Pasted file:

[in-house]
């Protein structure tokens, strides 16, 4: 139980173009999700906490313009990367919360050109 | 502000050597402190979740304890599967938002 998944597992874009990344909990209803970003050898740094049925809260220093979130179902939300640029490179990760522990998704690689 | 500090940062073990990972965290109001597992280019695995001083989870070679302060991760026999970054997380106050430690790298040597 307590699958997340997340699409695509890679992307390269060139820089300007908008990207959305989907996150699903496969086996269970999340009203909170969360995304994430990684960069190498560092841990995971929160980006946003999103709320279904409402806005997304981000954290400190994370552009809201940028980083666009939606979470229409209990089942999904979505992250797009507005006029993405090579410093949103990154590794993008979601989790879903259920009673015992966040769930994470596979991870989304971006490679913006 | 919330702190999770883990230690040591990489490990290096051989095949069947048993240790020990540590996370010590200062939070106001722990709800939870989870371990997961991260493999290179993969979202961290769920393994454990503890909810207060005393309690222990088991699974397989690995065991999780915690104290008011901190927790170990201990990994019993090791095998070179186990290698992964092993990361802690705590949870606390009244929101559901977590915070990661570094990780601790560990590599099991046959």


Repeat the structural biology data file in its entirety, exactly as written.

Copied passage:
[in-house]
């Protein structure tokens, strides 16, 4: 139980173009999700906490313009990367919360050109 | 502000050597402190979740304890599967938002 998944597992874009990344909990209803970003050898740094049925809260220093979130179902939300640029490179990760522990998704690689 | 500090940062073990990972965290109001597992280019695995001083989870070679302060991760026999970054997380106050430690790298040597 307590699958997340997340699409695509890679992307390269060139820089300007908008990207959305989907996150699903496969086996269970999340009203909170969360995304994430990684960069190498560092841990995971929160980006946003999103709320279904409402806005997304981000954290400190994370552009809201940028980083666009939606979470229409209990089942999904979505992250797009507005006029993405090579410093949103990154590794993008979601989790879903259920009673015992966040769930994470596979991870989304971006490679913006 | 919330702190999770883990230690040591990489490990290096051989095949069947048993240790020990540590996370010590200062939070106001722990709800939870989870371990997961991260493999290179993969979202961290769920393994454990503890909810207060005393309690222990088991699974397989690995065991999780915690104290008011901190927790170990201990990994019993090791095998070179186990290698992964092993990361802690705590949870606390009244929101559901977590915070990661570094990780601790560990590599099991046959």